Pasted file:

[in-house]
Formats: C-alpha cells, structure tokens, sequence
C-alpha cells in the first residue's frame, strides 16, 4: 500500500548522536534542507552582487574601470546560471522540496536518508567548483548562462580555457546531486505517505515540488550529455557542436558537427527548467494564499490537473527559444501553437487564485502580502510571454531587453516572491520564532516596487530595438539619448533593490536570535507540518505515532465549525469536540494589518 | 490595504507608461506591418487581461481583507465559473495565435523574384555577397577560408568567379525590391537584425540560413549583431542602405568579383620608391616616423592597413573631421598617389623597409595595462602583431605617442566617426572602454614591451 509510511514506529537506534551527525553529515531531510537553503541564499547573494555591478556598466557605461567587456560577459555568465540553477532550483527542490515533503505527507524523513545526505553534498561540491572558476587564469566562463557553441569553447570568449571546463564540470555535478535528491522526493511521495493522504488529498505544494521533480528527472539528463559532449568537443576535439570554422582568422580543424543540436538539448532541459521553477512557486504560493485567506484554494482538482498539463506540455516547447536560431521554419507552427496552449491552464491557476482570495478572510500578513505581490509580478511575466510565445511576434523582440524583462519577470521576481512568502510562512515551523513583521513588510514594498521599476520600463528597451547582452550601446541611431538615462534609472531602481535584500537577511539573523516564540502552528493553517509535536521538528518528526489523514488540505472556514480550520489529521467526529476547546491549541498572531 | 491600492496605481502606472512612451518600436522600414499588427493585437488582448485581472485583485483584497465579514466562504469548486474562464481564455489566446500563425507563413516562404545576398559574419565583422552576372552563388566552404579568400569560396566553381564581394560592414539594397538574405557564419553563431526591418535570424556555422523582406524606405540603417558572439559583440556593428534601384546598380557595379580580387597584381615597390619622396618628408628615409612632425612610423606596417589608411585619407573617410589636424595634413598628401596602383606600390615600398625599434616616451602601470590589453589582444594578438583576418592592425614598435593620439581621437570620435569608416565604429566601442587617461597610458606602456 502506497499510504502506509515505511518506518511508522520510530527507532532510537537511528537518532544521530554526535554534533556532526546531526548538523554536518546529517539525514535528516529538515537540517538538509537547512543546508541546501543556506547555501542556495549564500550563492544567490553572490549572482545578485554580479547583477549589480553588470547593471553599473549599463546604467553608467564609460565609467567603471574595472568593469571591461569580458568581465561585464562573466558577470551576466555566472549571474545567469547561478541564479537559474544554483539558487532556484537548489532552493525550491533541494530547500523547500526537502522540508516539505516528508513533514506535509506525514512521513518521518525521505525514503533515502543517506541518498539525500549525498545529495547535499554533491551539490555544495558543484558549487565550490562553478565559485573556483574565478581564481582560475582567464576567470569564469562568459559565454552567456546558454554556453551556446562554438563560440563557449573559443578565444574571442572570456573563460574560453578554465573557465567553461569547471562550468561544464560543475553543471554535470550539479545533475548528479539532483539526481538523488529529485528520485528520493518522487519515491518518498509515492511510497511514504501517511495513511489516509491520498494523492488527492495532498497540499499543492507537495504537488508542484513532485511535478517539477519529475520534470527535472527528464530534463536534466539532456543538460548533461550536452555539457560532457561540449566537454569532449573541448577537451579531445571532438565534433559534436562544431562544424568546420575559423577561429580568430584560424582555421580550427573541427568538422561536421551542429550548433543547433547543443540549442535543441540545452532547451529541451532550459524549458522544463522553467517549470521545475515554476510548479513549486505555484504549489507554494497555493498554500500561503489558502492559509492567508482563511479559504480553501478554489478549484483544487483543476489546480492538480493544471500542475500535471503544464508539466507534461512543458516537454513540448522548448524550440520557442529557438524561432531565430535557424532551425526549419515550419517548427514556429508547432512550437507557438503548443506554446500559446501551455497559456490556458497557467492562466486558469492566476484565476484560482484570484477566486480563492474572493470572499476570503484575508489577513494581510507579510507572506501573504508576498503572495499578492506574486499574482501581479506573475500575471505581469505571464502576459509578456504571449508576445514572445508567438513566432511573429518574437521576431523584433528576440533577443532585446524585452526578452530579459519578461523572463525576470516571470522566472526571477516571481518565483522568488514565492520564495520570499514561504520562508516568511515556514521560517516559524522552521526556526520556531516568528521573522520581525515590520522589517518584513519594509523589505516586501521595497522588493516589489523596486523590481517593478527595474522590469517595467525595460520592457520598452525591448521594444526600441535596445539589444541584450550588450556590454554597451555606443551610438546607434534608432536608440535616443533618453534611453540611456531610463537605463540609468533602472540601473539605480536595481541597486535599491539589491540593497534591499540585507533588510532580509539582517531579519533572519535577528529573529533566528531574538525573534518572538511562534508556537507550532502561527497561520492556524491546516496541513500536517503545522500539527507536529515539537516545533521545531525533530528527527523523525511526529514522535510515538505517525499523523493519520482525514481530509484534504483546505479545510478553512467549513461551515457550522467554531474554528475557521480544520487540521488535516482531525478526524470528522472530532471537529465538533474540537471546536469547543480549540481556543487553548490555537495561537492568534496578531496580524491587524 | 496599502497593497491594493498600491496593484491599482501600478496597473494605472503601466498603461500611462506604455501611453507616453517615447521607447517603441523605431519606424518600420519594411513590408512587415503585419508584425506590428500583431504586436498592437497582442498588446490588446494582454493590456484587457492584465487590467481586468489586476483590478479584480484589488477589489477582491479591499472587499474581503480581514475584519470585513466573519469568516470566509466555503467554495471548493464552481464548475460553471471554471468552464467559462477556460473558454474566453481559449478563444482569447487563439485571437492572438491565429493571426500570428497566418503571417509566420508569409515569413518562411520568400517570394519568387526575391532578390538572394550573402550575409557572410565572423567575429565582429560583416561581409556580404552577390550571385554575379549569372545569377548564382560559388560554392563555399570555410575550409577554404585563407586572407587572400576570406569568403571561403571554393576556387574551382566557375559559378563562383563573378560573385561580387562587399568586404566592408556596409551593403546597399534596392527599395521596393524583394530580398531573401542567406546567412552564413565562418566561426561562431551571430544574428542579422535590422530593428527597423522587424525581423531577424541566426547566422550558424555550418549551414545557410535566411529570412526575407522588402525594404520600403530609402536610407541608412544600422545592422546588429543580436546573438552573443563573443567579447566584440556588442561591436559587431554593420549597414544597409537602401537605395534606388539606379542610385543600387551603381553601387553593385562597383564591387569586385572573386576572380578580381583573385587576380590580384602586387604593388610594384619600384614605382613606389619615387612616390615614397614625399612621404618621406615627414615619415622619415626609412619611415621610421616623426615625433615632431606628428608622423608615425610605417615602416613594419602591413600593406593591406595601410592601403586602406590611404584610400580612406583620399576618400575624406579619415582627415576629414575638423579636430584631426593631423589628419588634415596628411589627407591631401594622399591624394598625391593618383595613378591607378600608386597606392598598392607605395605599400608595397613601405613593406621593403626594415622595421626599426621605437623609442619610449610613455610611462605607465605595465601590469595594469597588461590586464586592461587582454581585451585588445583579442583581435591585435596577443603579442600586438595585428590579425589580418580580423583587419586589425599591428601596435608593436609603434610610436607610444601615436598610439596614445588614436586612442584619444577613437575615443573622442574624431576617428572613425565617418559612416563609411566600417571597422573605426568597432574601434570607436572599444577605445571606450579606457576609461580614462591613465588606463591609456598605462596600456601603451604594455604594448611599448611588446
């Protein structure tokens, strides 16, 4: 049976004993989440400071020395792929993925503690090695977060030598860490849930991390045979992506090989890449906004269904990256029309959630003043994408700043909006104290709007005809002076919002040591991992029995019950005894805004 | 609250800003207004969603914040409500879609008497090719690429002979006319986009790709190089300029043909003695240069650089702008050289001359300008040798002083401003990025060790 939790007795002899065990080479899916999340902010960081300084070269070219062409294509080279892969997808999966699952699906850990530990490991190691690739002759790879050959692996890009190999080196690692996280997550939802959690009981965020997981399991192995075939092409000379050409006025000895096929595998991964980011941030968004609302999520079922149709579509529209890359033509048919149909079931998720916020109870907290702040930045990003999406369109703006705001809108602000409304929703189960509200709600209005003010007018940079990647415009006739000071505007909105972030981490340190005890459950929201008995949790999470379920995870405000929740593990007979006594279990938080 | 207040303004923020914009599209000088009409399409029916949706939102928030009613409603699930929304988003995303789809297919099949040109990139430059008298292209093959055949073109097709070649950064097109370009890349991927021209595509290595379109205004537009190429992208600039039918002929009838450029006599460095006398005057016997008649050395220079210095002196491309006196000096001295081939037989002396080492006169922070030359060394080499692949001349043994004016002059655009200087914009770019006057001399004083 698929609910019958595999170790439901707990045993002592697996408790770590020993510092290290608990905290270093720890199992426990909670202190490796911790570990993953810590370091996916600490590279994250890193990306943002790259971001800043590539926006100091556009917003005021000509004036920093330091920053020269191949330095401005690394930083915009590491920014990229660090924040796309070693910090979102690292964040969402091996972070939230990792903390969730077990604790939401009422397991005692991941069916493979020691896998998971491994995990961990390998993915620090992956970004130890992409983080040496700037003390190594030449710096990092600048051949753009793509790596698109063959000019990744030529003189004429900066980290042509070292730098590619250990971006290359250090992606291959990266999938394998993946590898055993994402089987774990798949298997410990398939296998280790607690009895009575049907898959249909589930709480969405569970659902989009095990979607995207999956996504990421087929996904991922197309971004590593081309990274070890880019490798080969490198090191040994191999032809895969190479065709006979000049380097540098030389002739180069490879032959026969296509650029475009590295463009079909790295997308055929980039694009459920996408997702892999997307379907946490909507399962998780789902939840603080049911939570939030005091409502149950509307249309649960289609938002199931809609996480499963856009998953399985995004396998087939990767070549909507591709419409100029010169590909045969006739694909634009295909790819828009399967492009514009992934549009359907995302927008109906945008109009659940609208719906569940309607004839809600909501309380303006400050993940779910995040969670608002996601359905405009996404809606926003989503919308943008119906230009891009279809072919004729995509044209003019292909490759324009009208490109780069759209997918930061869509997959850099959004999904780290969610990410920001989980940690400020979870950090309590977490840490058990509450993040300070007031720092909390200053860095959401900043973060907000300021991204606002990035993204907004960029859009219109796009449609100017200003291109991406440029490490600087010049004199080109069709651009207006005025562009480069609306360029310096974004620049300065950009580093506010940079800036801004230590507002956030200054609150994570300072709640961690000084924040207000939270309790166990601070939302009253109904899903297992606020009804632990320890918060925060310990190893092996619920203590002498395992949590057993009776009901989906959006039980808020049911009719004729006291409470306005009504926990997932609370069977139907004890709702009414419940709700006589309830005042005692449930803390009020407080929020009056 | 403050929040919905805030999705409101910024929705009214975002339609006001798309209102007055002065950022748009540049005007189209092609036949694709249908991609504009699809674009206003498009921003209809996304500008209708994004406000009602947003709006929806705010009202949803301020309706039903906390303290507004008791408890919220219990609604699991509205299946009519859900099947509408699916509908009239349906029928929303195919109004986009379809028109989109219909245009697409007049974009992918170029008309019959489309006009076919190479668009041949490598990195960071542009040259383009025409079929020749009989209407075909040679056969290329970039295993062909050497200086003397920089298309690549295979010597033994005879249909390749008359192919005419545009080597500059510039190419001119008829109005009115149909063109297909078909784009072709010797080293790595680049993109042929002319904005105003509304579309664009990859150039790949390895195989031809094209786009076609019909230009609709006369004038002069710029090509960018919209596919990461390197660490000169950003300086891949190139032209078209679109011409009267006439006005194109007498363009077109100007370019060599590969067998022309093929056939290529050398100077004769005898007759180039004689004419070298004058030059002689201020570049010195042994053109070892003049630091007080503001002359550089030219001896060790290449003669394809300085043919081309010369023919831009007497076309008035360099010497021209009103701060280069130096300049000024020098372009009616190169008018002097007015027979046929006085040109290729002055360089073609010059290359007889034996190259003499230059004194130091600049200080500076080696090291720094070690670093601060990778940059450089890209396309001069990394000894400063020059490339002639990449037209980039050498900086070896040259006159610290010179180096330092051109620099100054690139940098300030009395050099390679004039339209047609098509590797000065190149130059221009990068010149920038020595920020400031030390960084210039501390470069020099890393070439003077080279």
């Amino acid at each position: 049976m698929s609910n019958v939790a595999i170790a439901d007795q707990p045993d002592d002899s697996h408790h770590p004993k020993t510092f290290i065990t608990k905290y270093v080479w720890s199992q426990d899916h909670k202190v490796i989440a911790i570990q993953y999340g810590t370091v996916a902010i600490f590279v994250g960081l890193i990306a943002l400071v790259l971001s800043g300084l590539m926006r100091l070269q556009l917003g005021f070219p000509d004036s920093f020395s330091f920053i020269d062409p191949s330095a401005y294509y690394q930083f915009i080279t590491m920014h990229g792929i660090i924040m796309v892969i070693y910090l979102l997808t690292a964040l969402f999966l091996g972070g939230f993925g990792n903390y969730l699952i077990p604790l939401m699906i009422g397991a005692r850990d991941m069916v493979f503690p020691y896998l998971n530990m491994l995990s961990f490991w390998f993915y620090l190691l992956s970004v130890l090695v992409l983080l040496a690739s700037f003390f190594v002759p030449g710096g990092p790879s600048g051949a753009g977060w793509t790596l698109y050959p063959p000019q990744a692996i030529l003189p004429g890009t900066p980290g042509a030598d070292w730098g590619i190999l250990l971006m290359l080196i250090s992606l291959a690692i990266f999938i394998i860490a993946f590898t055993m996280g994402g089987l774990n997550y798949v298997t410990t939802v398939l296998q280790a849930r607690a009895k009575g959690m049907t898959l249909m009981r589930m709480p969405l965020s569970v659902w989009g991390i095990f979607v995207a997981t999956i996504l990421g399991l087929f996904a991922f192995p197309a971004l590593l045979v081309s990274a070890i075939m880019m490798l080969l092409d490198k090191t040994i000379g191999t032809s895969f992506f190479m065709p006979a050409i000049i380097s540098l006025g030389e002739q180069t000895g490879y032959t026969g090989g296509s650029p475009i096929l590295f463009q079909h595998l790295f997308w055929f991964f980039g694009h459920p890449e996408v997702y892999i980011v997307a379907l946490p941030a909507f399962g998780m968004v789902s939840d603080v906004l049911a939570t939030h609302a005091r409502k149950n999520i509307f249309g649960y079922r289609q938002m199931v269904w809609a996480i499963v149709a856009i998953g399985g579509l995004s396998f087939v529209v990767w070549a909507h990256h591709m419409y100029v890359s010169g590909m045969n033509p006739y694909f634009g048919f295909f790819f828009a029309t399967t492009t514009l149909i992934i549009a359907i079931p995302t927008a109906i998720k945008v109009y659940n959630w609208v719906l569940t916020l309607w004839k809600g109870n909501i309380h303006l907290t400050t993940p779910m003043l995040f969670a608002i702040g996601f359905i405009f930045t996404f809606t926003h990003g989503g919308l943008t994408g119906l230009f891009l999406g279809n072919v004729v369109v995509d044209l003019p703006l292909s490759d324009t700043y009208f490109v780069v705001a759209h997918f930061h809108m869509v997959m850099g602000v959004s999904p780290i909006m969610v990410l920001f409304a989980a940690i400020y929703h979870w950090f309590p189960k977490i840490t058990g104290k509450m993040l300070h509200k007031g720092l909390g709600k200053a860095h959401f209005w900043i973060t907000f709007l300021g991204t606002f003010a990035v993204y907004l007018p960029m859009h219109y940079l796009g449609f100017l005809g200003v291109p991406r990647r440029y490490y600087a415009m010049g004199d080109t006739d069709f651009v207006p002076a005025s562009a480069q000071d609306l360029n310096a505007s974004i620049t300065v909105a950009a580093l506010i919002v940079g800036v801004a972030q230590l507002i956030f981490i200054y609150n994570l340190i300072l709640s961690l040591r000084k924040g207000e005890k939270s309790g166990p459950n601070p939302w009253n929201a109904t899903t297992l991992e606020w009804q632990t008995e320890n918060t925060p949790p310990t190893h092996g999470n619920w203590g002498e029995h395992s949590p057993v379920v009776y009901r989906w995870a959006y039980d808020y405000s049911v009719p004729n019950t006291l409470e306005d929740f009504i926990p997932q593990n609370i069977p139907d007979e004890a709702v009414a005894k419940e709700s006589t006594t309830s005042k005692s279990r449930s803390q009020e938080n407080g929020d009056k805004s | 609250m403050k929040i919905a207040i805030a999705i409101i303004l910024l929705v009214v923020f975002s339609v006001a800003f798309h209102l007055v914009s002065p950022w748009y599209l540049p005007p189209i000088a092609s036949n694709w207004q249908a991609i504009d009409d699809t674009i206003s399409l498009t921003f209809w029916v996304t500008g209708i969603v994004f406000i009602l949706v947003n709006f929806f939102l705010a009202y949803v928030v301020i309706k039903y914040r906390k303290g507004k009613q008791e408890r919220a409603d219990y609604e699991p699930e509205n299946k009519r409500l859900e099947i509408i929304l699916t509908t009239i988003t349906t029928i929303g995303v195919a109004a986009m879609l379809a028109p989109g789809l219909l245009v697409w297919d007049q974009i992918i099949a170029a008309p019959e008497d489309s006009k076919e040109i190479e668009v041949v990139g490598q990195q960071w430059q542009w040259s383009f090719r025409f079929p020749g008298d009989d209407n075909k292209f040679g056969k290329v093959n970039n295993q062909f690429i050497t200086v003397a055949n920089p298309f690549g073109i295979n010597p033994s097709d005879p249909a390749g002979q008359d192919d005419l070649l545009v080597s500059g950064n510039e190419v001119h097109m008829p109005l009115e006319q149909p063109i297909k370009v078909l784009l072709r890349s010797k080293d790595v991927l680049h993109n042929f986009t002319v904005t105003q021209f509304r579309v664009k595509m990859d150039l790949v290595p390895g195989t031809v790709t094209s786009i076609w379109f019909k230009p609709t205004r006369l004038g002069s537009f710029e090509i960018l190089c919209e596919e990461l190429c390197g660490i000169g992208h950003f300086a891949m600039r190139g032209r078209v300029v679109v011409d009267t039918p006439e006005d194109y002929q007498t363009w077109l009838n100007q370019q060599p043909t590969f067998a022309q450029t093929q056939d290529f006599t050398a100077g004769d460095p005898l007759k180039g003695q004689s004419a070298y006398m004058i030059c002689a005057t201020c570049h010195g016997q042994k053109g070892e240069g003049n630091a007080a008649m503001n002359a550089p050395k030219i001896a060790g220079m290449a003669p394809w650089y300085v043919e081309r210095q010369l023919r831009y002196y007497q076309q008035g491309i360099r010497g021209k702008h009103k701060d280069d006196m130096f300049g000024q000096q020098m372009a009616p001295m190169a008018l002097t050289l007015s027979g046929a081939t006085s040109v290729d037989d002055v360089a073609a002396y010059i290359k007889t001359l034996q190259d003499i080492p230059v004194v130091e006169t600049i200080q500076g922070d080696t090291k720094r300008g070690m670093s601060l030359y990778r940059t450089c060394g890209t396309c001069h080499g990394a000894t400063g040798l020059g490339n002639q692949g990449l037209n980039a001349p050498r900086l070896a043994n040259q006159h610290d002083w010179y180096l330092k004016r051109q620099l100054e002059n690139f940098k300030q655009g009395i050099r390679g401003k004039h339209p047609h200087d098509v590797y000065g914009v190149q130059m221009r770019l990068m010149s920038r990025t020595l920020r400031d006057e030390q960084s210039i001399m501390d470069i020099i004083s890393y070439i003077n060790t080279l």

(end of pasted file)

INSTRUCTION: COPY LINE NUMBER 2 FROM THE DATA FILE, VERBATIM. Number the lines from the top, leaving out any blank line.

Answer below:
Formats: C-alpha cells, structure tokens, sequence